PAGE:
• WCNC, The Carolina's News Connection (2007–2008)
  • Carolina's NewsChannel 36 (2008–2012)
  • NBC Charlotte News (2012–present)

Station slogans[edit]

Current on-air news staff[10][edit]

Anchors
Weather team
Sports team
Reporters
  • Rad Berky - investigative reporter
  • Michelle Boudin - general assignment reporter
  • Tony Burbeck - general assignment reporter
  • Glenn Counts - general assignment reporter
  • Richard Devayne - weekend morning reporter
  • Dianne Gallagher
  • Bora Kim - general assignment reporter
  • Amy Lehtonen - weekday 4 p.m. Digital Media Center anchor and general assignment reporter; also WCNC.com managing editor
  • Jeremy Markovich - investigative ("I-Team") and general assignment reporter
  • Erin Powell - Digital Media Center anchor; weekdays at 4:00, and weeknights at 5:00, 5:30 and 6:00 p.m., also reporter
  • Diana Rugg - weekend evening reporter
  • Heather Sheldon - weekday morning traffic reporter; also freelance 4:00, 5:00, 5:30 and 6:00 p.m. traffic reporter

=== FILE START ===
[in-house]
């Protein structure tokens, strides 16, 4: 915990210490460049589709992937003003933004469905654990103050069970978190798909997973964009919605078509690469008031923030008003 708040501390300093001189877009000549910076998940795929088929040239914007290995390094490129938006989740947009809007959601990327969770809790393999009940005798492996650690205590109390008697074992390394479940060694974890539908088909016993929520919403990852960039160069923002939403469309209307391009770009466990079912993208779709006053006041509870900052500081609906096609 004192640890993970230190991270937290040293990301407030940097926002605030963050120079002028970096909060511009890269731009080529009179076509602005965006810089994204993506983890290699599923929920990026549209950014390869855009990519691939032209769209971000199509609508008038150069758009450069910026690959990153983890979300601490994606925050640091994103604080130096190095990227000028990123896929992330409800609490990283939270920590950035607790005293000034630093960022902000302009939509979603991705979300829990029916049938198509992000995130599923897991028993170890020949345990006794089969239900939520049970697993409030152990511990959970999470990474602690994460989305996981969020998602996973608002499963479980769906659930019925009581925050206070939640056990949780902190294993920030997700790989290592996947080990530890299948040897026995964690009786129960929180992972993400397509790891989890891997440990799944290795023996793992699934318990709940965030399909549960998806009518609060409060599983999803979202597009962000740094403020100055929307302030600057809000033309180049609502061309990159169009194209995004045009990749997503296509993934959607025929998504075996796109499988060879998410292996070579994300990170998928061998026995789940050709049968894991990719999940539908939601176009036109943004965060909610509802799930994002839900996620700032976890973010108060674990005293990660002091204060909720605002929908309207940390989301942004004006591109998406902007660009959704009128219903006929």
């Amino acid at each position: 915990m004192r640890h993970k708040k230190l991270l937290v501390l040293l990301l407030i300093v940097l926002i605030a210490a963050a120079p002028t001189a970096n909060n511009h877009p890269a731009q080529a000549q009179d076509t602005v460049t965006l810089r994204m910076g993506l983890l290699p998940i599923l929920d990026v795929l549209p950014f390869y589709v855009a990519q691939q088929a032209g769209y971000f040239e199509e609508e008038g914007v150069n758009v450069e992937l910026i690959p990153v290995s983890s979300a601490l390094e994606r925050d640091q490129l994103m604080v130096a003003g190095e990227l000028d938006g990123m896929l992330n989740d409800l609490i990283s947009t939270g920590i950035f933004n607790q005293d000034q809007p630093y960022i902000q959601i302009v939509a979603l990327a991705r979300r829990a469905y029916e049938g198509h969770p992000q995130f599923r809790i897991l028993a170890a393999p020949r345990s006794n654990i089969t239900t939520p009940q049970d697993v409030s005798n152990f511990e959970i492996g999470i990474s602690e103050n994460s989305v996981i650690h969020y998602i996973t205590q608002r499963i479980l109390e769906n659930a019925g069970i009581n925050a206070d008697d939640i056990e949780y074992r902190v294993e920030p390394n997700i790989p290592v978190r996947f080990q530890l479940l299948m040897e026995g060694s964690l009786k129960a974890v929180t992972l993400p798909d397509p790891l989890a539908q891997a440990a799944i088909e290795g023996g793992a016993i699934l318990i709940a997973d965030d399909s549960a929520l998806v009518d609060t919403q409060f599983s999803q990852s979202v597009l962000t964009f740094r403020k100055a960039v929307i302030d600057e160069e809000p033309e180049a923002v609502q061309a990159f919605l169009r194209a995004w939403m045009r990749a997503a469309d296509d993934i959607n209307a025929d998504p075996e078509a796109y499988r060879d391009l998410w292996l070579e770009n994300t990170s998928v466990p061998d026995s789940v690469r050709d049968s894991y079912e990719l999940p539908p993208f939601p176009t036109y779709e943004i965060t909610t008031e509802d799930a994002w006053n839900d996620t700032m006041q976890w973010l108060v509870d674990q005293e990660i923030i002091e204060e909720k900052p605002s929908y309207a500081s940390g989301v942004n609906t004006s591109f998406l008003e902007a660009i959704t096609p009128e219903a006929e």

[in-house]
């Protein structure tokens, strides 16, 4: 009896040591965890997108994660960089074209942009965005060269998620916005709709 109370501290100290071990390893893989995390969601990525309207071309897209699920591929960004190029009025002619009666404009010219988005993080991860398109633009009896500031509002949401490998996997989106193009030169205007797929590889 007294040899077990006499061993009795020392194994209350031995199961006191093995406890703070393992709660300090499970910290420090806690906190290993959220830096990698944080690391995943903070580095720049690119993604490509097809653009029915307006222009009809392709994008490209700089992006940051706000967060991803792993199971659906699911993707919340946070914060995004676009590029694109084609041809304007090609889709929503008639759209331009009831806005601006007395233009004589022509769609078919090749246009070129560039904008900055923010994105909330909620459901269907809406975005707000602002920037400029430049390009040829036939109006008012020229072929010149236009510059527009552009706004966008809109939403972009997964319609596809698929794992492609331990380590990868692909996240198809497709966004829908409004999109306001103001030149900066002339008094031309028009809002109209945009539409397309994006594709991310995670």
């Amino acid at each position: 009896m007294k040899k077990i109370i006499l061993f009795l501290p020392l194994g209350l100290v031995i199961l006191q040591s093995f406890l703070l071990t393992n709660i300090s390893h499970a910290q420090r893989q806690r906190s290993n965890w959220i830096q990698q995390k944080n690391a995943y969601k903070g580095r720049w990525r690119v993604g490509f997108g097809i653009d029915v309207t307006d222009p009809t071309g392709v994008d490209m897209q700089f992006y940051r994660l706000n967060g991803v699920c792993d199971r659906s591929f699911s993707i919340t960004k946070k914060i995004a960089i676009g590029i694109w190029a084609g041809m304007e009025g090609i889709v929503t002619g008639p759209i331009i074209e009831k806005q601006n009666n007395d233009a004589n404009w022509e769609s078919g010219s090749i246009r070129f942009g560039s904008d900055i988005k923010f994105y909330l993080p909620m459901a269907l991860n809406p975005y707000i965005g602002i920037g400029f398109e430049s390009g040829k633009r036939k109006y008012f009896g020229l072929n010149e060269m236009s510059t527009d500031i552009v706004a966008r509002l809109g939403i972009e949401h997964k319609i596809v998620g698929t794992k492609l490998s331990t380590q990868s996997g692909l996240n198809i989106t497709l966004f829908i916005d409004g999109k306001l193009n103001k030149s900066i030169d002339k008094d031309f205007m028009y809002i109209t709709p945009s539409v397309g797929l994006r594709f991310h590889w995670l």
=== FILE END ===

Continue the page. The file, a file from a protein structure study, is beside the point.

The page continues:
• Ann Sheridan
  • Beatrice Thompson - general assignment reporter[11]
  • Stuart Watson - investigative reporter
  • Ryan Wixted - Digital Media Center freelance anchor

Notable former on-air staff[edit]

Out-of-market cable carriage[edit]

In recent years, WCNC has been carried on cable in several areas outside of the Charlotte television market, including cable systems within the adjacent Greensboro-Winston-Salem-High Point market, the Greenville and Myrtle Beach markets in South Carolina, and the Tri-Cities market in Tennessee.[15]

References[edit]

External links[edit]